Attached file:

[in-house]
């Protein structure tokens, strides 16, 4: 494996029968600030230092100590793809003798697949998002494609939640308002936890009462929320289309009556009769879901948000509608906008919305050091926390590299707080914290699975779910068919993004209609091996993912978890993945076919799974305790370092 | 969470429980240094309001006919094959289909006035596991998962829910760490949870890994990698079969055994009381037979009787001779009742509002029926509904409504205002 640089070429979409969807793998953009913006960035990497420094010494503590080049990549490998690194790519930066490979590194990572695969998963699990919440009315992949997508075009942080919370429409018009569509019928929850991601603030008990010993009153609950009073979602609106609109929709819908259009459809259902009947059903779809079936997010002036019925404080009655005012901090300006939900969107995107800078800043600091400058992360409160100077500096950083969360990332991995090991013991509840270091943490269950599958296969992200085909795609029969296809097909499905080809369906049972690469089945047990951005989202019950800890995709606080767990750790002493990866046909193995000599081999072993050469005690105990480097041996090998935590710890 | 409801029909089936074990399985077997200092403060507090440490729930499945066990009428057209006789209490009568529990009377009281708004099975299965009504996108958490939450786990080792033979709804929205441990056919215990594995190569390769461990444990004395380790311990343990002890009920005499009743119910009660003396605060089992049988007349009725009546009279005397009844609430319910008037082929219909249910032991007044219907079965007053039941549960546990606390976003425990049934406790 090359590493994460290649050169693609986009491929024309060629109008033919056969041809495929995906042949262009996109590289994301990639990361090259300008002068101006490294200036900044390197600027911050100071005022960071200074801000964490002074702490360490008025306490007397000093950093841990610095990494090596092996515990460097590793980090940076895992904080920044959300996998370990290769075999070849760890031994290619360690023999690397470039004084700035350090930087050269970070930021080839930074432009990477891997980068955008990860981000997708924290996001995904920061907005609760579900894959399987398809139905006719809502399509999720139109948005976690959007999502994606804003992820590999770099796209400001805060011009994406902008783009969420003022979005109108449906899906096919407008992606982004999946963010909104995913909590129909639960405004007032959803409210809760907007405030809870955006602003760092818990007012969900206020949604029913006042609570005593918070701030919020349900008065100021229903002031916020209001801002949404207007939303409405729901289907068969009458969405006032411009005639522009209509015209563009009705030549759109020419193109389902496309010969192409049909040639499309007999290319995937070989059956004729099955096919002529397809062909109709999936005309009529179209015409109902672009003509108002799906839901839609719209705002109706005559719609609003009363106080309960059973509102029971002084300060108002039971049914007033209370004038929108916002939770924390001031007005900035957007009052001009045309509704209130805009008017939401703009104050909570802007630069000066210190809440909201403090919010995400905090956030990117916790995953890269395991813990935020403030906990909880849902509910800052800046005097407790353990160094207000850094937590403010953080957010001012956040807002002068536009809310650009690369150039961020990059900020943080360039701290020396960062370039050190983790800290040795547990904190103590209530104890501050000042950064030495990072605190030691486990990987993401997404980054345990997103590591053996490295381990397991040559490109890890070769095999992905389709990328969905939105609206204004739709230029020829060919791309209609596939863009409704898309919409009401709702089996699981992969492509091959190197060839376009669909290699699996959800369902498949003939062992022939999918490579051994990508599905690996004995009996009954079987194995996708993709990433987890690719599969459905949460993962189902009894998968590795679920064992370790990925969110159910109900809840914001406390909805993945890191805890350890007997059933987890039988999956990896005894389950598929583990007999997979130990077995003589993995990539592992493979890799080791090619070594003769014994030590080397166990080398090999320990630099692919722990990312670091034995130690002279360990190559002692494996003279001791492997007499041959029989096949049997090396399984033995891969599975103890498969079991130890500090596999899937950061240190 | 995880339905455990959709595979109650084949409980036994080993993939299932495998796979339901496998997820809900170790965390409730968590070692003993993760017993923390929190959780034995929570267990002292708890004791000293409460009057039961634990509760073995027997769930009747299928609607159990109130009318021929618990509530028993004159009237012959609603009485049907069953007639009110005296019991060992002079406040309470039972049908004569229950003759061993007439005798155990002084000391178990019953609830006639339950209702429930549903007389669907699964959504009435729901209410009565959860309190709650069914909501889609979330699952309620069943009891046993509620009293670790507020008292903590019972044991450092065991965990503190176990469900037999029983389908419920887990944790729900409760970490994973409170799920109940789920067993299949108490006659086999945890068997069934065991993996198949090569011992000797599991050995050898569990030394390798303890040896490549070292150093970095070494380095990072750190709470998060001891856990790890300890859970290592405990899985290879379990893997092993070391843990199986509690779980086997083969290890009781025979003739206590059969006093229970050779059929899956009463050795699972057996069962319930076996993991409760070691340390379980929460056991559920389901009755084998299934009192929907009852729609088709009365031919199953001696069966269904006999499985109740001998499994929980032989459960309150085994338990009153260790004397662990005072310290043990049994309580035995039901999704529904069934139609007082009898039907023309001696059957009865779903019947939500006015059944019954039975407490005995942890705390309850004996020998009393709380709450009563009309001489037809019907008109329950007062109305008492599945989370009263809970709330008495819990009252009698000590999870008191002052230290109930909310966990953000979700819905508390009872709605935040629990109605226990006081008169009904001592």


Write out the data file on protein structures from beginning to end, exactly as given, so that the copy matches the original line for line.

[in-house]
């Protein structure tokens, strides 16, 4: 494996029968600030230092100590793809003798697949998002494609939640308002936890009462929320289309009556009769879901948000509608906008919305050091926390590299707080914290699975779910068919993004209609091996993912978890993945076919799974305790370092 | 969470429980240094309001006919094959289909006035596991998962829910760490949870890994990698079969055994009381037979009787001779009742509002029926509904409504205002 640089070429979409969807793998953009913006960035990497420094010494503590080049990549490998690194790519930066490979590194990572695969998963699990919440009315992949997508075009942080919370429409018009569509019928929850991601603030008990010993009153609950009073979602609106609109929709819908259009459809259902009947059903779809079936997010002036019925404080009655005012901090300006939900969107995107800078800043600091400058992360409160100077500096950083969360990332991995090991013991509840270091943490269950599958296969992200085909795609029969296809097909499905080809369906049972690469089945047990951005989202019950800890995709606080767990750790002493990866046909193995000599081999072993050469005690105990480097041996090998935590710890 | 409801029909089936074990399985077997200092403060507090440490729930499945066990009428057209006789209490009568529990009377009281708004099975299965009504996108958490939450786990080792033979709804929205441990056919215990594995190569390769461990444990004395380790311990343990002890009920005499009743119910009660003396605060089992049988007349009725009546009279005397009844609430319910008037082929219909249910032991007044219907079965007053039941549960546990606390976003425990049934406790 090359590493994460290649050169693609986009491929024309060629109008033919056969041809495929995906042949262009996109590289994301990639990361090259300008002068101006490294200036900044390197600027911050100071005022960071200074801000964490002074702490360490008025306490007397000093950093841990610095990494090596092996515990460097590793980090940076895992904080920044959300996998370990290769075999070849760890031994290619360690023999690397470039004084700035350090930087050269970070930021080839930074432009990477891997980068955008990860981000997708924290996001995904920061907005609760579900894959399987398809139905006719809502399509999720139109948005976690959007999502994606804003992820590999770099796209400001805060011009994406902008783009969420003022979005109108449906899906096919407008992606982004999946963010909104995913909590129909639960405004007032959803409210809760907007405030809870955006602003760092818990007012969900206020949604029913006042609570005593918070701030919020349900008065100021229903002031916020209001801002949404207007939303409405729901289907068969009458969405006032411009005639522009209509015209563009009705030549759109020419193109389902496309010969192409049909040639499309007999290319995937070989059956004729099955096919002529397809062909109709999936005309009529179209015409109902672009003509108002799906839901839609719209705002109706005559719609609003009363106080309960059973509102029971002084300060108002039971049914007033209370004038929108916002939770924390001031007005900035957007009052001009045309509704209130805009008017939401703009104050909570802007630069000066210190809440909201403090919010995400905090956030990117916790995953890269395991813990935020403030906990909880849902509910800052800046005097407790353990160094207000850094937590403010953080957010001012956040807002002068536009809310650009690369150039961020990059900020943080360039701290020396960062370039050190983790800290040795547990904190103590209530104890501050000042950064030495990072605190030691486990990987993401997404980054345990997103590591053996490295381990397991040559490109890890070769095999992905389709990328969905939105609206204004739709230029020829060919791309209609596939863009409704898309919409009401709702089996699981992969492509091959190197060839376009669909290699699996959800369902498949003939062992022939999918490579051994990508599905690996004995009996009954079987194995996708993709990433987890690719599969459905949460993962189902009894998968590795679920064992370790990925969110159910109900809840914001406390909805993945890191805890350890007997059933987890039988999956990896005894389950598929583990007999997979130990077995003589993995990539592992493979890799080791090619070594003769014994030590080397166990080398090999320990630099692919722990990312670091034995130690002279360990190559002692494996003279001791492997007499041959029989096949049997090396399984033995891969599975103890498969079991130890500090596999899937950061240190 | 995880339905455990959709595979109650084949409980036994080993993939299932495998796979339901496998997820809900170790965390409730968590070692003993993760017993923390929190959780034995929570267990002292708890004791000293409460009057039961634990509760073995027997769930009747299928609607159990109130009318021929618990509530028993004159009237012959609603009485049907069953007639009110005296019991060992002079406040309470039972049908004569229950003759061993007439005798155990002084000391178990019953609830006639339950209702429930549903007389669907699964959504009435729901209410009565959860309190709650069914909501889609979330699952309620069943009891046993509620009293670790507020008292903590019972044991450092065991965990503190176990469900037999029983389908419920887990944790729900409760970490994973409170799920109940789920067993299949108490006659086999945890068997069934065991993996198949090569011992000797599991050995050898569990030394390798303890040896490549070292150093970095070494380095990072750190709470998060001891856990790890300890859970290592405990899985290879379990893997092993070391843990199986509690779980086997083969290890009781025979003739206590059969006093229970050779059929899956009463050795699972057996069962319930076996993991409760070691340390379980929460056991559920389901009755084998299934009192929907009852729609088709009365031919199953001696069966269904006999499985109740001998499994929980032989459960309150085994338990009153260790004397662990005072310290043990049994309580035995039901999704529904069934139609007082009898039907023309001696059957009865779903019947939500006015059944019954039975407490005995942890705390309850004996020998009393709380709450009563009309001489037809019907008109329950007062109305008492599945989370009263809970709330008495819990009252009698000590999870008191002052230290109930909310966990953000979700819905508390009872709605935040629990109605226990006081008169009904001592």